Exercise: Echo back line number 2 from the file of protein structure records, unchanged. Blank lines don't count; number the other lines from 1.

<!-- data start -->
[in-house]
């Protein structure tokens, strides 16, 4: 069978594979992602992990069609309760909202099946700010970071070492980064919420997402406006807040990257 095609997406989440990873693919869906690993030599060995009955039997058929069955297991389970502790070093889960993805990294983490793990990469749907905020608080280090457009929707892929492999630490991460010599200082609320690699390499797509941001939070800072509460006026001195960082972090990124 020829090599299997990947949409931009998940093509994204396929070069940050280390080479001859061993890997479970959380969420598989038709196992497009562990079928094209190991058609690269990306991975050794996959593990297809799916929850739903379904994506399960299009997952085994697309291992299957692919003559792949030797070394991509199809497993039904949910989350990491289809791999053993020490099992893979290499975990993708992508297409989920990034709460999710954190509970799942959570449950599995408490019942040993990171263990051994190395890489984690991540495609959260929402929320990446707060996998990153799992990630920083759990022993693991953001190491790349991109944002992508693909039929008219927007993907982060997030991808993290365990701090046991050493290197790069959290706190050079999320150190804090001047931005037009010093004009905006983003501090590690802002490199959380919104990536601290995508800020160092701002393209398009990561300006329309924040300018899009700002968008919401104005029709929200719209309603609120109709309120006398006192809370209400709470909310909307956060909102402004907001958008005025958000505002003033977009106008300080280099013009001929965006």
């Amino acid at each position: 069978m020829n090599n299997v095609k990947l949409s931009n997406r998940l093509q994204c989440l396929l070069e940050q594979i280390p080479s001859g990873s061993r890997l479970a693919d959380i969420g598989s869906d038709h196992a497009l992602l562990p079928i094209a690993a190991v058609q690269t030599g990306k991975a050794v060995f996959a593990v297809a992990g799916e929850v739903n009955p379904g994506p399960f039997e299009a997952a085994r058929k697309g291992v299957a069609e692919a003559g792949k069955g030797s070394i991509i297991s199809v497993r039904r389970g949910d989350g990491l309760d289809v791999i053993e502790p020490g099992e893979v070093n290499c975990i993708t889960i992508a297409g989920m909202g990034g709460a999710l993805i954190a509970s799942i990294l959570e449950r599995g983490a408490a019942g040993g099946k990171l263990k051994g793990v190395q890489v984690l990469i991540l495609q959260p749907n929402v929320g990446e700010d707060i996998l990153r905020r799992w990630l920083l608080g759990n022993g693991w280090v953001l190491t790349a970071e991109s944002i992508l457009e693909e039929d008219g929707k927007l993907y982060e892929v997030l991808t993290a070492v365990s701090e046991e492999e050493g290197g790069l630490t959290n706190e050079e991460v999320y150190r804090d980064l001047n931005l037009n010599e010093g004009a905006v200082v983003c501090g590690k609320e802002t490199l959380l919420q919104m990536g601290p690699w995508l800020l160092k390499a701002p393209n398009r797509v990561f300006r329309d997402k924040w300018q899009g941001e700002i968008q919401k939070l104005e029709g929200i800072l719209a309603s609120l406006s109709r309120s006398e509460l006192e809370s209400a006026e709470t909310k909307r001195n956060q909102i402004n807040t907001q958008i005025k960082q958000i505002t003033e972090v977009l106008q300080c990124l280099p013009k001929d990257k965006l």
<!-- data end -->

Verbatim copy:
């Protein structure tokens, strides 16, 4: 069978594979992602992990069609309760909202099946700010970071070492980064919420997402406006807040990257 095609997406989440990873693919869906690993030599060995009955039997058929069955297991389970502790070093889960993805990294983490793990990469749907905020608080280090457009929707892929492999630490991460010599200082609320690699390499797509941001939070800072509460006026001195960082972090990124 020829090599299997990947949409931009998940093509994204396929070069940050280390080479001859061993890997479970959380969420598989038709196992497009562990079928094209190991058609690269990306991975050794996959593990297809799916929850739903379904994506399960299009997952085994697309291992299957692919003559792949030797070394991509199809497993039904949910989350990491289809791999053993020490099992893979290499975990993708992508297409989920990034709460999710954190509970799942959570449950599995408490019942040993990171263990051994190395890489984690991540495609959260929402929320990446707060996998990153799992990630920083759990022993693991953001190491790349991109944002992508693909039929008219927007993907982060997030991808993290365990701090046991050493290197790069959290706190050079999320150190804090001047931005037009010093004009905006983003501090590690802002490199959380919104990536601290995508800020160092701002393209398009990561300006329309924040300018899009700002968008919401104005029709929200719209309603609120109709309120006398006192809370209400709470909310909307956060909102402004907001958008005025958000505002003033977009106008300080280099013009001929965006």